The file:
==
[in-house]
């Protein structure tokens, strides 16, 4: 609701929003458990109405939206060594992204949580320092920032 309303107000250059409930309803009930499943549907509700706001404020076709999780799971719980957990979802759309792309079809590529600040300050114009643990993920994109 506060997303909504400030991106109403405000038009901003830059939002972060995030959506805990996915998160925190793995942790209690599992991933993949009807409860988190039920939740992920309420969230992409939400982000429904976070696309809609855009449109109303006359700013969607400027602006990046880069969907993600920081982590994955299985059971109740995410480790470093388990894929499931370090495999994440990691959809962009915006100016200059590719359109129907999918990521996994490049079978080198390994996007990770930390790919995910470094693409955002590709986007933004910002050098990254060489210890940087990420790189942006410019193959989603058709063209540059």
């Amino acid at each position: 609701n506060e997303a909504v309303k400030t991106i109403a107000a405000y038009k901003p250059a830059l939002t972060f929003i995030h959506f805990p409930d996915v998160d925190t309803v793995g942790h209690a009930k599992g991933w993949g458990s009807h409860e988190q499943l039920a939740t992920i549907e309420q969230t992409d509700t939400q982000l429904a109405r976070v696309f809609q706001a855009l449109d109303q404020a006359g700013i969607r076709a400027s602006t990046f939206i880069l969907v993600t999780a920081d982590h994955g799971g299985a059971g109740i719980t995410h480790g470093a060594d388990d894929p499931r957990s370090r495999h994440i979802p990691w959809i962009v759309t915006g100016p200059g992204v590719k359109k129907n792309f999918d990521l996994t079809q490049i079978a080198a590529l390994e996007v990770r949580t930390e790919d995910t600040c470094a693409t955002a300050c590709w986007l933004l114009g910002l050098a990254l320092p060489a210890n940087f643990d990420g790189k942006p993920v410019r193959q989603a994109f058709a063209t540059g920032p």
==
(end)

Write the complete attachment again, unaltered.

[in-house]
């Protein structure tokens, strides 16, 4: 609701929003458990109405939206060594992204949580320092920032 309303107000250059409930309803009930499943549907509700706001404020076709999780799971719980957990979802759309792309079809590529600040300050114009643990993920994109 506060997303909504400030991106109403405000038009901003830059939002972060995030959506805990996915998160925190793995942790209690599992991933993949009807409860988190039920939740992920309420969230992409939400982000429904976070696309809609855009449109109303006359700013969607400027602006990046880069969907993600920081982590994955299985059971109740995410480790470093388990894929499931370090495999994440990691959809962009915006100016200059590719359109129907999918990521996994490049079978080198390994996007990770930390790919995910470094693409955002590709986007933004910002050098990254060489210890940087990420790189942006410019193959989603058709063209540059």
């Amino acid at each position: 609701n506060e997303a909504v309303k400030t991106i109403a107000a405000y038009k901003p250059a830059l939002t972060f929003i995030h959506f805990p409930d996915v998160d925190t309803v793995g942790h209690a009930k599992g991933w993949g458990s009807h409860e988190q499943l039920a939740t992920i549907e309420q969230t992409d509700t939400q982000l429904a109405r976070v696309f809609q706001a855009l449109d109303q404020a006359g700013i969607r076709a400027s602006t990046f939206i880069l969907v993600t999780a920081d982590h994955g799971g299985a059971g109740i719980t995410h480790g470093a060594d388990d894929p499931r957990s370090r495999h994440i979802p990691w959809i962009v759309t915006g100016p200059g992204v590719k359109k129907n792309f999918d990521l996994t079809q490049i079978a080198a590529l390994e996007v990770r949580t930390e790919d995910t600040c470094a693409t955002a300050c590709w986007l933004l114009g910002l050098a990254l320092p060489a210890n940087f643990d990420g790189k942006p993920v410019r193959q989603a994109f058709a063209t540059g920032p």